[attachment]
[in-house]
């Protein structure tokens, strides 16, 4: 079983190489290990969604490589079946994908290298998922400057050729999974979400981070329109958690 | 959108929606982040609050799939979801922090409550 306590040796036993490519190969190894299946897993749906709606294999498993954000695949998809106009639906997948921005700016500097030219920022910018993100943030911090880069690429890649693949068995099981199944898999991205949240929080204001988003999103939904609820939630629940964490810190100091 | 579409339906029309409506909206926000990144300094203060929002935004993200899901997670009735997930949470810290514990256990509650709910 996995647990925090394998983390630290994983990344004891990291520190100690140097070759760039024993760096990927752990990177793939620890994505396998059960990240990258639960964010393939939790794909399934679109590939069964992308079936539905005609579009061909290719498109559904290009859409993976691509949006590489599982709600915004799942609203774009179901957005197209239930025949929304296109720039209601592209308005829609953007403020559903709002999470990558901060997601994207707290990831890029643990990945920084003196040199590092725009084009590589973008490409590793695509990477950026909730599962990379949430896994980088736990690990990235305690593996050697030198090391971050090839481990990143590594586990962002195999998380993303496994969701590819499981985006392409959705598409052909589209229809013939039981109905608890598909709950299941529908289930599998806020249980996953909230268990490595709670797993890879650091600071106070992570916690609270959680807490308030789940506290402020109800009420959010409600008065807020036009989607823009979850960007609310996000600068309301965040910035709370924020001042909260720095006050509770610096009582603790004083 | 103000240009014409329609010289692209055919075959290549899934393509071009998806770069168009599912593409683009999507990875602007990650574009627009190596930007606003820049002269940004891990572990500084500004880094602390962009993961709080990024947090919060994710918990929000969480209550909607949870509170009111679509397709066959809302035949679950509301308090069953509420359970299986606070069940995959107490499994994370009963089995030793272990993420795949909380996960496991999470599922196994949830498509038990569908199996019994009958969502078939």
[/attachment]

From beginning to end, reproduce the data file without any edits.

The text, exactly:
[in-house]
């Protein structure tokens, strides 16, 4: 079983190489290990969604490589079946994908290298998922400057050729999974979400981070329109958690 | 959108929606982040609050799939979801922090409550 306590040796036993490519190969190894299946897993749906709606294999498993954000695949998809106009639906997948921005700016500097030219920022910018993100943030911090880069690429890649693949068995099981199944898999991205949240929080204001988003999103939904609820939630629940964490810190100091 | 579409339906029309409506909206926000990144300094203060929002935004993200899901997670009735997930949470810290514990256990509650709910 996995647990925090394998983390630290994983990344004891990291520190100690140097070759760039024993760096990927752990990177793939620890994505396998059960990240990258639960964010393939939790794909399934679109590939069964992308079936539905005609579009061909290719498109559904290009859409993976691509949006590489599982709600915004799942609203774009179901957005197209239930025949929304296109720039209601592209308005829609953007403020559903709002999470990558901060997601994207707290990831890029643990990945920084003196040199590092725009084009590589973008490409590793695509990477950026909730599962990379949430896994980088736990690990990235305690593996050697030198090391971050090839481990990143590594586990962002195999998380993303496994969701590819499981985006392409959705598409052909589209229809013939039981109905608890598909709950299941529908289930599998806020249980996953909230268990490595709670797993890879650091600071106070992570916690609270959680807490308030789940506290402020109800009420959010409600008065807020036009989607823009979850960007609310996000600068309301965040910035709370924020001042909260720095006050509770610096009582603790004083 | 103000240009014409329609010289692209055919075959290549899934393509071009998806770069168009599912593409683009999507990875602007990650574009627009190596930007606003820049002269940004891990572990500084500004880094602390962009993961709080990024947090919060994710918990929000969480209550909607949870509170009111679509397709066959809302035949679950509301308090069953509420359970299986606070069940995959107490499994994370009963089995030793272990993420795949909380996960496991999470599922196994949830498509038990569908199996019994009958969502078939």